Soulfulness: the state of being full of or expressing feeling or emotion
Writing this piece has taken me on a long trip around my own consciousness, knowledge, sense of curiosity and spiritual experience, in a way that none of the previous editions of the Monthly Soundlust has. That explains the complexity of this story, so bear with me.
At first, I was gonna name the playlist “Self-love”. I had come after days, weeks, months, even years, of focusing on my own practice of self-love. Was I doing it right? Was me putting myself in this-and-that kind of situation really honoring it as it should? Was I really doing enough? Was I trying too much? Too hard? Too little?
Self-love beyond the individual
The questions, the thought processes I had in mind were more related to my own becoming as a person, to my craft, to my life as a woman in her 30s, to my romantic experiences, to my professional life, to all the different roles I have in my cosy little bubble, with all my goals and aspirations. Basically, to my day-to-day reality.
But something wasn’t fully clicking in my mind within that whole context of self-love. A few days ago, I had watched a video of Leo Gura from Actualized.org about Self-love being “the greatest teaching in the universe”.
What that video presented to me was a very advanced, abstract at times and quite powerful notion of Self-love. The guy discussed how everything is our own reflection, for “you are the universe looking at itself”. He noted: “the entire universe is part of your own mind [and] self love is the practice of the appreciation of your infinite mind”.
I don’t think I ever looked at self-love in such a deep, abstract way, but one thing I truly understood – because I had already known it, in my heart, expressed in rather simpler words – is this: honoring and loving ourselves will teach us to honor and love the other.
This is something that I’ve been learning and practicing for some time now, as part of my own becoming, a life-long process, nevertheless. Being even more aware of this now, I see that this is what the whole world needs to learn, in order for people to live in a more peaceful and inclusive environment: self-love and self-honoring.
To be able to appreciate, embrace and celebrate the beauty of what’s beyond ourselves we must first learn love through self-discovery, through facing ourselves, our biases, our patterns, our narratives.
Which takes me to the story of Soulfulness, the 9th edition of LAUREL Monthly Soundlust.
Soul, music, legacy
Musically, I knew I wanted to share my love and appreciation for soul music in this next edition of the Monthly Soundlust, because it has generally been a big part of my listening experience for years.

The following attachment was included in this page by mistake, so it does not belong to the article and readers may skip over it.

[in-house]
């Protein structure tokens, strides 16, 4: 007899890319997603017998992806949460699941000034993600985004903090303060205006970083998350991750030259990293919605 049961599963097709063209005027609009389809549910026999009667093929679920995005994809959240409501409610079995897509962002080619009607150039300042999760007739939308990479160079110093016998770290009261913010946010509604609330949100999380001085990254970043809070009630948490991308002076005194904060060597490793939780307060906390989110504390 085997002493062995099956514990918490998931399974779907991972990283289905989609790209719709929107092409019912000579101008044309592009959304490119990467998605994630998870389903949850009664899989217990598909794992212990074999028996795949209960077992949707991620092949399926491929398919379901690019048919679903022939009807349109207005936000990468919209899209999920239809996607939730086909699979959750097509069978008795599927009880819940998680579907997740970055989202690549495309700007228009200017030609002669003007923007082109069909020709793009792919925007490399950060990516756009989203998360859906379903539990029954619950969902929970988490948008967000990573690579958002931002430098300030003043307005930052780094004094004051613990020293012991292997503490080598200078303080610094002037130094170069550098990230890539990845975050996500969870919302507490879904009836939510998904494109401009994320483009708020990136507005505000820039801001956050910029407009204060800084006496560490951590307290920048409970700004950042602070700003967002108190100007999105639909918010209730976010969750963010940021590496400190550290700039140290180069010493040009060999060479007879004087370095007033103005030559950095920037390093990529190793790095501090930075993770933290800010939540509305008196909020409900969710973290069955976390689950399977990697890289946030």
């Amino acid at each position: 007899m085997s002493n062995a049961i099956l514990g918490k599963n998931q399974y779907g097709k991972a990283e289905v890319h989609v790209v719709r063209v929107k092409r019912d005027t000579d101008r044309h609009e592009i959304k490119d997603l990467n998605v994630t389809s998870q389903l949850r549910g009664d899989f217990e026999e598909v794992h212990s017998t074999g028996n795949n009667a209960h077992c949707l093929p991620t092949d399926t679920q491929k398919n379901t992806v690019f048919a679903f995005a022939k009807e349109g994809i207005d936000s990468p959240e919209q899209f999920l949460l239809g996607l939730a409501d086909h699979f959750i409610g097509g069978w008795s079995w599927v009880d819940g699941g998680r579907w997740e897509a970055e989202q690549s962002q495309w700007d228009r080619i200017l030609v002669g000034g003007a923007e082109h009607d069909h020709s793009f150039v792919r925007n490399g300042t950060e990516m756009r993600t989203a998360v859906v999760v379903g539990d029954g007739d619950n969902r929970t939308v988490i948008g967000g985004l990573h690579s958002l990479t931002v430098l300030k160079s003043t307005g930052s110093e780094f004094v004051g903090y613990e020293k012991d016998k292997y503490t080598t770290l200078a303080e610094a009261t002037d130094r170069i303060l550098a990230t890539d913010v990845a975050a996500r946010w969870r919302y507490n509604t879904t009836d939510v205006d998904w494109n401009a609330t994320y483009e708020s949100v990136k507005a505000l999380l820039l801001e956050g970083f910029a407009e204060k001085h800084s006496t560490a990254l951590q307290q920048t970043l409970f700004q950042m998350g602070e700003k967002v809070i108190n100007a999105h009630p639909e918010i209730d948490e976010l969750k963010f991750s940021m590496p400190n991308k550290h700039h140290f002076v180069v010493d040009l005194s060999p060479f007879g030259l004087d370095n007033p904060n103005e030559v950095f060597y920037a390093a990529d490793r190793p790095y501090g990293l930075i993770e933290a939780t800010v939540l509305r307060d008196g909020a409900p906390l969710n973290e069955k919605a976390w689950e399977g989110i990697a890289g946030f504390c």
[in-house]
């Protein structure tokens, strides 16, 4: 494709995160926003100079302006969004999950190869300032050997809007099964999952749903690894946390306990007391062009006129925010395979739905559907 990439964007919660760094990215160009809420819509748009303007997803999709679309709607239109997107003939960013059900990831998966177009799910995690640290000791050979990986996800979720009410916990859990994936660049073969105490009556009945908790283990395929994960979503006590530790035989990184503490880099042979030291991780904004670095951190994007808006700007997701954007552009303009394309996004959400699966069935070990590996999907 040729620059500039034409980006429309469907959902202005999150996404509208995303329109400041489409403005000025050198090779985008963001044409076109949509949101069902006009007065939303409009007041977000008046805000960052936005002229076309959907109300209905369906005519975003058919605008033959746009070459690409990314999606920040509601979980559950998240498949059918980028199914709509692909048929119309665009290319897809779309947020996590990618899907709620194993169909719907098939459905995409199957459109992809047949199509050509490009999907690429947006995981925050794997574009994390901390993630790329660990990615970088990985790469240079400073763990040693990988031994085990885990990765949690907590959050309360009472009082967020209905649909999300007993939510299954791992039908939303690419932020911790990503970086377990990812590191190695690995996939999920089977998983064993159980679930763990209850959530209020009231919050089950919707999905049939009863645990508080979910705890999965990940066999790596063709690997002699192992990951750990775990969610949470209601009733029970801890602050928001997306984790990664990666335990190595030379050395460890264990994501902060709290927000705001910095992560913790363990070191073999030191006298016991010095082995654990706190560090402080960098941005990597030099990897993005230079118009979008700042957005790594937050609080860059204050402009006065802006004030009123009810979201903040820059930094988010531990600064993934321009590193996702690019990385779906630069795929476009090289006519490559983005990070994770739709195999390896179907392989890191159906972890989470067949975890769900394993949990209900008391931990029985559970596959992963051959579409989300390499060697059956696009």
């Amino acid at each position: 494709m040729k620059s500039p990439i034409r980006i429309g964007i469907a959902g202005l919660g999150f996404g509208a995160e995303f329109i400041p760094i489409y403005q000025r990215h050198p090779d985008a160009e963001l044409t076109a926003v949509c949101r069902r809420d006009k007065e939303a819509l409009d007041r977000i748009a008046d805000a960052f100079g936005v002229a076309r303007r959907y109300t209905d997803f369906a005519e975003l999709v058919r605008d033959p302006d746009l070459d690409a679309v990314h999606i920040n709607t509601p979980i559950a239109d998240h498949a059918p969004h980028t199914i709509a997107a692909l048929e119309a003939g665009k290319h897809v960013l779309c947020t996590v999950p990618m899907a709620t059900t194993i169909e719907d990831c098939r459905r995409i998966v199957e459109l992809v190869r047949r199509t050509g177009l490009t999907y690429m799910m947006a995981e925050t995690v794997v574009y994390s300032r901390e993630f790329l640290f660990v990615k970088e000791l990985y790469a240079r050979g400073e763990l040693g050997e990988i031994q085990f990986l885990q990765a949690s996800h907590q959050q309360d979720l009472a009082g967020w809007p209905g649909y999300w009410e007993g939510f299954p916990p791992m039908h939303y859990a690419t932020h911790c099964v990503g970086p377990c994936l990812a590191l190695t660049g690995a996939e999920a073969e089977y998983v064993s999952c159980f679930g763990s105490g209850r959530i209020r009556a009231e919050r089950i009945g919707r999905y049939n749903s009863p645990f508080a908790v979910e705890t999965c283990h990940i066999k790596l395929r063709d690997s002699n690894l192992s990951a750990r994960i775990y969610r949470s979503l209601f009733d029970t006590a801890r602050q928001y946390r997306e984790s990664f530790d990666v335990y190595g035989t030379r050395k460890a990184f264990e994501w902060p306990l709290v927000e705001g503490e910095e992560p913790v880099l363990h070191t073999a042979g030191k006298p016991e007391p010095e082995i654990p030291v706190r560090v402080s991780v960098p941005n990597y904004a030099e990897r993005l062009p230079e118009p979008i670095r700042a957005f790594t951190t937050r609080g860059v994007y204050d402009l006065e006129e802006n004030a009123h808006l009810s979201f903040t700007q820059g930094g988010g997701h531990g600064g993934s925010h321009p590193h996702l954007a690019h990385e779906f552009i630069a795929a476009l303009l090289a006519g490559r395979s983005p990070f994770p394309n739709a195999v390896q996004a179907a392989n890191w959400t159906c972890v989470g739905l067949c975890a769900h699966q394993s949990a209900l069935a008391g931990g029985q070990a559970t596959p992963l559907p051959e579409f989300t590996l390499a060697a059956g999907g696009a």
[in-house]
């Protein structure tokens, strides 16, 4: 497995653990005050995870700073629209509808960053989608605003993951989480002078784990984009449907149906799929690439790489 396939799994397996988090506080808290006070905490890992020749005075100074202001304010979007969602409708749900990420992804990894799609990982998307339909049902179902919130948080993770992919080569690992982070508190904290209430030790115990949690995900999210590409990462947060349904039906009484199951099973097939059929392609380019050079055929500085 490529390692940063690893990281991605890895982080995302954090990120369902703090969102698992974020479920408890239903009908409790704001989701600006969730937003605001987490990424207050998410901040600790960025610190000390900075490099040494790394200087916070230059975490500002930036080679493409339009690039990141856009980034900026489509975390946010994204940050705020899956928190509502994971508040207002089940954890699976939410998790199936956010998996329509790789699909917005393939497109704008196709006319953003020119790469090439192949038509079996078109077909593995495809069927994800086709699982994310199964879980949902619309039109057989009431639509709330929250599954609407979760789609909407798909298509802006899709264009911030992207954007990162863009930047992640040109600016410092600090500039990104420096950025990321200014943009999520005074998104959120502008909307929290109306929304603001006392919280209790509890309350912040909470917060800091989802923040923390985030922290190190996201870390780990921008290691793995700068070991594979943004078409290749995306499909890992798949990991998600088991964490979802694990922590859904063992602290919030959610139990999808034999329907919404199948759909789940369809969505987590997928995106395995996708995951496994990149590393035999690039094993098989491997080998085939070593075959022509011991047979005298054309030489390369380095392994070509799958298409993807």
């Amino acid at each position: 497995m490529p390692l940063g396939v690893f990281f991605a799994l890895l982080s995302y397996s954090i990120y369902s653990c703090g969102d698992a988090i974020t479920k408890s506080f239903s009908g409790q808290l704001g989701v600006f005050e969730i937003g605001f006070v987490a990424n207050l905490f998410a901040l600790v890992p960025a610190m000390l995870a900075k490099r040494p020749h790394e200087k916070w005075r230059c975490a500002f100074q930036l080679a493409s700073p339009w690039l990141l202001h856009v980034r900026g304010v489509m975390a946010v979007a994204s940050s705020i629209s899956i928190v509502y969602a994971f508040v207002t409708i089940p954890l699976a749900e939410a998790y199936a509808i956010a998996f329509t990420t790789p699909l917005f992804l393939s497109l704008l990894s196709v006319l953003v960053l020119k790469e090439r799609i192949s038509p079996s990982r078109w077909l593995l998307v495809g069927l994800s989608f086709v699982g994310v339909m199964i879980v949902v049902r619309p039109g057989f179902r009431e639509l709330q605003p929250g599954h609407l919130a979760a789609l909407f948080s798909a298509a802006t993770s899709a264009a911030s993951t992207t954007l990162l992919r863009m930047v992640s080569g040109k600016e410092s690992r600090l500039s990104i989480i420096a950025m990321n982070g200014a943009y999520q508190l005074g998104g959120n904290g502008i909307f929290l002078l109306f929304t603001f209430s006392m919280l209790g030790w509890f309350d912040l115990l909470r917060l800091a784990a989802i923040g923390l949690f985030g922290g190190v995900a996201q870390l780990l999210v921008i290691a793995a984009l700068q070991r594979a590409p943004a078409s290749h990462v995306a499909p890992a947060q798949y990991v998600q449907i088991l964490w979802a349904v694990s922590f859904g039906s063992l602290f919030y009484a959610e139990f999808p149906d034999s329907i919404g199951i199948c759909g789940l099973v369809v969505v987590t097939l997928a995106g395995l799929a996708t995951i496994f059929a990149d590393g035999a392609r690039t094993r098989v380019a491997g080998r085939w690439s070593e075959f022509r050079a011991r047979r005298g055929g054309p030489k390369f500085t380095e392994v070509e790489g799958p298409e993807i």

Soul music is considered a fusion between rhythm-and-blues and gospel music, experimenting later on with funk and pop.
From the classic soul legends, to the more modern neo-soul and RnB artists nowadays, my musical brain turns into a lush sponge absorbing sounds and vibes from different times in history.
With this idea of making a single genre curated playlist, I got myself to thinking about the way soul music actually came to be a genre in the first place, sometime in the late 1950s, born from the heart and spirit of the African American culture.
There was something really powerful that Ray Charles, “the father of soul”, had said about his music: “I’d like to think that when I sing a song, I can let you know all about the heartbreak, struggle, lies and kicks in the ass I’ve gotten over the years for being black and everything else, without actually saying a word about it.”
Learning more about the history of soul, I found an interesting overview of this musical genre in an excerpt from Joel Rudinow’s book, “Soul Music: Tracking the Spiritual Roots of Pop from Plato to Motown”. The author was referring to the genre as “a puzzle lurking at the heart of soul music – one of the most profound philosophical, spiritual and religious mysteries (the soul) together with one of America’s most deeply troubling ongoing social and political issues (racism) in the dynamic flux of vernacular popular culture”.
In Soulfulness, a collection containing a few of the greatest soul songs of all time, you’ll find well-known classic soul artists, like the timeless voices of Ray Charles and Aretha Franklin (“the queen of soul”), artists bringing a more energetic fusion with funk beats or romantic pop influences, as well as stories inspired by the civil movements of the black community in mid 20th century socially divided America.
More than just an invitation to explore great music, let’s take Soulfulness as an inner conversation starter. A conversation with ourselves about love, about acceptance, about kindness, about justice, about responsibility, about our human existence.
And through it all, remember that everything begins and becomes with love. The entire universe is part of ourselves and we are part of the universe. So whatever we love – or not love about ourselves – we project, one way or another, out there. People, nature, universe.
“In order to get a friend, be a friend.” (Maya Angelou)
Final note: Black History Month is celebrated throughout the whole of February, in U. S. A. and across the world. Nevertheless, the learning, the self-actualization in relation to what we can do better and the practice of love go on, all year round, on and on.
Enjoy listening to Soulfulness, an edition dedicated to soul music and, if you enjoy it, save it to your Spotify collection by following the playlist.